5 Things I Wish I Knew When I Started

by Jen Soong, founder of Root City Market and SOMA Goods.

Two years ago, I stood on stage at Plywood Presents and nervously stammered my dream to create a social venture to do good for our community. Winning the idea competition was just the start of my entrepreneurial adventure. Little did I know how many supporters I would find along the way. Perfect strangers have become friends who have cheered me on in my journey to launch SOMA Goods and build a local marketplace through Root City Market.

Here are a few things I’ve learned since then:

1. You will make mistakes. And you will be fine. Really. Don’t be afraid of trying new things. That’s how you learn what works and what doesn’t. This might sound like elementary school advice, but it applies perfectly to entrepreneurship. When I put on my “experimenting cap,” I feel like I’ve got freedom to try different approaches and then drop, tweak or improve.

2. Go at your own pace. It’s a journey and you get to make your own map for the ride. Sometimes my competitive side will kick into high gear and I feel like there’s more that I should be doing. But I find that just adding more work without focus can lead to feeling wiped. All. the. time.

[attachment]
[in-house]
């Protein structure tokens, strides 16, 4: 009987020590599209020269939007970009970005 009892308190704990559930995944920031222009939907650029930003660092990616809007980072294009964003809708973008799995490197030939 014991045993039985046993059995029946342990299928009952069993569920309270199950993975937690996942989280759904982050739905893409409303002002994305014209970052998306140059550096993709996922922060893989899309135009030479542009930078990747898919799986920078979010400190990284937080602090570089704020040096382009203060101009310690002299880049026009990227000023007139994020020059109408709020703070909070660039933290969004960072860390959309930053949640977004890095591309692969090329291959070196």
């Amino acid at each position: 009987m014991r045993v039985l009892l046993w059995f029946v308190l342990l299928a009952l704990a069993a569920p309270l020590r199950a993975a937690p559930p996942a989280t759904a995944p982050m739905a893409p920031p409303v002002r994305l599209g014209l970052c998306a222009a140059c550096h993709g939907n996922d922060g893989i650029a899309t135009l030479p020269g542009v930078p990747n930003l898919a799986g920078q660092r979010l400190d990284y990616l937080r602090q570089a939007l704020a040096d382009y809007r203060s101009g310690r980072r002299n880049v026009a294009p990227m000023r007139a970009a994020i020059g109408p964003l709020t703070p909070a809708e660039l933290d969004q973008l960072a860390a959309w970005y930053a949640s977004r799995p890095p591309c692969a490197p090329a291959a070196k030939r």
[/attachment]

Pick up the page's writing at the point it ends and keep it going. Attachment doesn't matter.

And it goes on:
3. Make time for a life. Yes, starting a business can be all-consuming. You might feel like there aren’t enough hours in a day. I definitely felt that way. I’d mutter to myself, ‘If only I needed less sleep.” But the thing is that life outside of work can refresh you in a way that will make you feel more excited about the work you do. So spend time with your family and friends — go have adventures and protect that time.

4. Find your flow. Entrepreneurs are not all created the same. You need to figure out what schedule, what goals, what process works best for you. Once you find it, you’ll know. And when you’re “in the zone,” you’ll feel like anything’s possible.

5. Ask for help. People are not mind readers. If you ask nicely and are specific about what you’re looking for, you’ll find that people are usually willing to help you. Start with your circle of friends. They’re already invested in your success and chances are they’ll become your biggest cheerleaders.

Now get out there and make something happen. I’ll be rooting for you.